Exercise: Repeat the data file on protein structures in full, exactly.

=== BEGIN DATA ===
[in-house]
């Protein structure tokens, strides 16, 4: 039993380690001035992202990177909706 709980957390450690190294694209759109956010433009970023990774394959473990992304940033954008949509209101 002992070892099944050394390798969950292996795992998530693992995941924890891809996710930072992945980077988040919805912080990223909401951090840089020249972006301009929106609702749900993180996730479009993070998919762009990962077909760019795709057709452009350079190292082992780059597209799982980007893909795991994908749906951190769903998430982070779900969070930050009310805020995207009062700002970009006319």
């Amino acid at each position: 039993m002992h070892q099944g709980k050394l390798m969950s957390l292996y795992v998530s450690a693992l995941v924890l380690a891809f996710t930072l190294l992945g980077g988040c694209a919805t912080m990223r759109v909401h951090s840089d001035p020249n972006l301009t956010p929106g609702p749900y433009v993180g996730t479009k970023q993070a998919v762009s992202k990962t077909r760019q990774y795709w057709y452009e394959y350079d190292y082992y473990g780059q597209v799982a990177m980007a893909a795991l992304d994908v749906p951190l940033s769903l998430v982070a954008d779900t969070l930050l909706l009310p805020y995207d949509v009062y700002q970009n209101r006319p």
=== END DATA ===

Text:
[in-house]
């Protein structure tokens, strides 16, 4: 039993380690001035992202990177909706 709980957390450690190294694209759109956010433009970023990774394959473990992304940033954008949509209101 002992070892099944050394390798969950292996795992998530693992995941924890891809996710930072992945980077988040919805912080990223909401951090840089020249972006301009929106609702749900993180996730479009993070998919762009990962077909760019795709057709452009350079190292082992780059597209799982980007893909795991994908749906951190769903998430982070779900969070930050009310805020995207009062700002970009006319």
């Amino acid at each position: 039993m002992h070892q099944g709980k050394l390798m969950s957390l292996y795992v998530s450690a693992l995941v924890l380690a891809f996710t930072l190294l992945g980077g988040c694209a919805t912080m990223r759109v909401h951090s840089d001035p020249n972006l301009t956010p929106g609702p749900y433009v993180g996730t479009k970023q993070a998919v762009s992202k990962t077909r760019q990774y795709w057709y452009e394959y350079d190292y082992y473990g780059q597209v799982a990177m980007a893909a795991l992304d994908v749906p951190l940033s769903l998430v982070a954008d779900t969070l930050l909706l009310p805020y995207d949509v009062y700002q970009n209101r006319p």